But, a Lilly spokesperson pointed out, a strong dollar can also have positive effects. Since the company reports its financial results in dollars, its expenses overseas are also lower when the dollar is strong relative to foreign currencies.
And for companies like Japan-based manufacturer SMC Corp., the strong dollar can actually be a positive.
SMC’s U.S. subsidiary, SMC Corp. of America, is based in Noblesville.
“Our parent company really enjoys that fluctuation to their advantage,” said Donny Nguyen, SMC’s vice president of administration and sales.
Nguyen said most of SMC Corp. of America’s products are sold within North America, so the Noblesville subsidiary isn’t directly affected much by the weak yen.
Looking at Indiana’s economy as a whole, IU’s Hauskrecht said it’s also not highly impacted by the current strong dollar. “There is no significant effect on Indiana’s international trade.”
That, Hauskrecht said, is because Indiana’s top two trading partners are Canada and Mexico. About half of Indiana’s exports are sold to those two countries.
And the dollar is not nearly as strong in relation to the Canadian dollar and the Mexican peso as it is to some other currencies right now.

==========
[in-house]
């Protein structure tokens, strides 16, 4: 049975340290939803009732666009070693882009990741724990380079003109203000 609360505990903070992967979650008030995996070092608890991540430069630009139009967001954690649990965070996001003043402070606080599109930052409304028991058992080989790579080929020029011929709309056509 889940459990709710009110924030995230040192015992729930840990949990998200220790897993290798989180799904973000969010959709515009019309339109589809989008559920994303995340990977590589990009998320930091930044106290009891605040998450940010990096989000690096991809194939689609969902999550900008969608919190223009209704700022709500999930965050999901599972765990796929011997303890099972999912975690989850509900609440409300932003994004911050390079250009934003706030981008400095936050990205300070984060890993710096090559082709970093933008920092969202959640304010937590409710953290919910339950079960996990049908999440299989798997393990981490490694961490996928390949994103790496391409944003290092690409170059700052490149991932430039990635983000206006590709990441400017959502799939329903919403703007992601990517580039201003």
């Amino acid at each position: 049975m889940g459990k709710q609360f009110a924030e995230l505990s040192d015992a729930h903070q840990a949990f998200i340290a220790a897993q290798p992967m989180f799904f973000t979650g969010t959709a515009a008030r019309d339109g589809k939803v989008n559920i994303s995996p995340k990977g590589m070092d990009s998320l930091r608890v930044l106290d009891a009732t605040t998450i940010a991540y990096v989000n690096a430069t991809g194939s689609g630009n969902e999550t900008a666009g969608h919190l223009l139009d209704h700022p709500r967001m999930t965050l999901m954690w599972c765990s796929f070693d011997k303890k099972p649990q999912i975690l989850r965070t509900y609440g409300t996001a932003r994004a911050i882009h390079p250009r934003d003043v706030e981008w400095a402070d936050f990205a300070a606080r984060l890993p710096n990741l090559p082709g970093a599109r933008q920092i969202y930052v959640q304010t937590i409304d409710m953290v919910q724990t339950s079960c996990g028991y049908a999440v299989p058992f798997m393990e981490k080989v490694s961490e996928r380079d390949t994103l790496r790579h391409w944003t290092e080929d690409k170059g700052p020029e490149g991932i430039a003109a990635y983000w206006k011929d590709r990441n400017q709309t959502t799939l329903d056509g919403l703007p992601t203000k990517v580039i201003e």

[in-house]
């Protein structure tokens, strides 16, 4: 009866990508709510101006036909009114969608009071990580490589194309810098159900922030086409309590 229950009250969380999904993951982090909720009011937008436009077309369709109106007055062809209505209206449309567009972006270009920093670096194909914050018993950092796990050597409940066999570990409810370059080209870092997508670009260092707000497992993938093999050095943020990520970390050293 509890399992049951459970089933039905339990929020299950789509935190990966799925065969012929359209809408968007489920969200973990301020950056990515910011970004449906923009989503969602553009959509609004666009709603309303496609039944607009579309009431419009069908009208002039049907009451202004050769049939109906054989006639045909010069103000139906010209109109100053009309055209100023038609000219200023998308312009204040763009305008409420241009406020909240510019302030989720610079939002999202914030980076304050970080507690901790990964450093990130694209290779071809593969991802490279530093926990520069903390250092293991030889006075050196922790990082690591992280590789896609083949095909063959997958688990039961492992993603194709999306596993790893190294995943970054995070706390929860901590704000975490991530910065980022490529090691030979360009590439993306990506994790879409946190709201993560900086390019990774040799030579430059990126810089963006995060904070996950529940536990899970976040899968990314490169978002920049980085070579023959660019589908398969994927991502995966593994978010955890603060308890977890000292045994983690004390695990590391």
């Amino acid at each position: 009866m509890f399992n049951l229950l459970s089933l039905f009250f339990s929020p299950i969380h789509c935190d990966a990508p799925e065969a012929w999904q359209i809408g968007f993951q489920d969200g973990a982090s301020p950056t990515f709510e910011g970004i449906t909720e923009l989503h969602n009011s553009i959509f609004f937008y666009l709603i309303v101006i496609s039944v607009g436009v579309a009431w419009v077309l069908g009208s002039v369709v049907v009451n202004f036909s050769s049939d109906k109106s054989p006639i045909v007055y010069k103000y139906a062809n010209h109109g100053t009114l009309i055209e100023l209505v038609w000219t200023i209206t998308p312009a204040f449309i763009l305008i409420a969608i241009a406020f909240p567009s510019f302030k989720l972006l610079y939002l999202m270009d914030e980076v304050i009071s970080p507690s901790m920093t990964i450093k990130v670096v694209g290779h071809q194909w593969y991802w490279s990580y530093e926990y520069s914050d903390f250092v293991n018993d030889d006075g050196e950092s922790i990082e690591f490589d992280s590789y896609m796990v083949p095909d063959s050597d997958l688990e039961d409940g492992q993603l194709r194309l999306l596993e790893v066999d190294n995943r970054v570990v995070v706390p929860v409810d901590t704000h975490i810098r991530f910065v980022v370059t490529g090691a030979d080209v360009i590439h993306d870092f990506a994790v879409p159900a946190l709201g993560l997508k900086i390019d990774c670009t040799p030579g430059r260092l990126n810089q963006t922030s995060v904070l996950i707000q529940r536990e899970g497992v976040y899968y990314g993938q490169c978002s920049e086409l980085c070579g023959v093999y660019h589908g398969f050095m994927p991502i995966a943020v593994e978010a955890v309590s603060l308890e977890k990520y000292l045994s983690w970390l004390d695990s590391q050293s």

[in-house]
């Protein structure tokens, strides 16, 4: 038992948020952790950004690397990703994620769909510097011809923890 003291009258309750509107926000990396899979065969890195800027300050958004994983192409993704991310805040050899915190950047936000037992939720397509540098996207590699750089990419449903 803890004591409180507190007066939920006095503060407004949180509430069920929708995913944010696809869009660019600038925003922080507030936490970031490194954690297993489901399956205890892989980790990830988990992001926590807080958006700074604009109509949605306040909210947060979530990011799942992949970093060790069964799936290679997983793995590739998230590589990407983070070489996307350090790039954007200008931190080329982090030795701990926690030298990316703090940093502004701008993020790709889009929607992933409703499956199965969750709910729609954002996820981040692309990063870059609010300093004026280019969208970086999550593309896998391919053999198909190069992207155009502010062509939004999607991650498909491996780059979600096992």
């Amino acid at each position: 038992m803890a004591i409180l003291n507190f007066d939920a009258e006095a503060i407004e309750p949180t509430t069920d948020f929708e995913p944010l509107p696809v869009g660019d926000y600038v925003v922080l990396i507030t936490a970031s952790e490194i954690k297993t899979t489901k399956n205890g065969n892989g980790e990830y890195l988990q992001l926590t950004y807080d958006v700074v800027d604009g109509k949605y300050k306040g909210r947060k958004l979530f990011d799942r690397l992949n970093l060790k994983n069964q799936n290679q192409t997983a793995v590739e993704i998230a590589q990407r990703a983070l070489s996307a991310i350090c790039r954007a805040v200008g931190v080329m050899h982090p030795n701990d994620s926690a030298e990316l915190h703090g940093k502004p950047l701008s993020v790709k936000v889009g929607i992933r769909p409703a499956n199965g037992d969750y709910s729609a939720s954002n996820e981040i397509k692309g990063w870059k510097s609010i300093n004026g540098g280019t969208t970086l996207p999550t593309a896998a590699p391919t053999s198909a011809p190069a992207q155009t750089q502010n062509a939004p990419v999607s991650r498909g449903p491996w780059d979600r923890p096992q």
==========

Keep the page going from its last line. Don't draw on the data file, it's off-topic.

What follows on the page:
As of Sept. 30, one dollar was equal to 1.38 Canadian dollars. That’s 9% stronger than a year ago, when one dollar equaled 1.27 Canadian dollars.
It took 20.12 Mexican pesos to equal a dollar as of Sept. 30, as compared with 20.56 pesos to the dollar a year earlier, a difference of 2%.
Hauskrecht said Canada and Mexico generally try to keep their currencies in step with the U.S. dollar because the U.S. is such a big trading partner for each country.
So why is the dollar so strong against some of those other currencies right now?
One main reason, Hauskrecht said, is that the Federal Reserve has been so aggressive lately in raising interest rates in an attempt to get inflation under control. The Fed has raised interest five times this year, by a total of 3 percentage points between mid-March and mid-September. “Again and again they have raised interest rates, in large steps.”
The sharp rise in interest rates over a short period means that the interest rate on investments like U.S. bonds and treasury notes has also risen, making those investments more appealing to investors both domestically and abroad.
“Foreigners think it is attractive to be invested in the U.S. with those high interest rates,” Hauskrecht said.
And when interest in U.S. investments rises, so does the dollar.
“When everyone wants to eat a banana, then the banana price goes up,” Hauskrecht said.
Many other central banks have not taken similarly aggressive actions in recent months, Hauskrecht said, meaning that the same dynamics that are now boosting the dollar’s strength are not happening with those other currencies.
The dollar is also seeing some benefits from the so-called “flight to quality,” or the strengthened interest in the dollar as a stable investment during times of uncertainty. Hauskrecht mentioned the war in Ukraine as one example of current uncertainty.•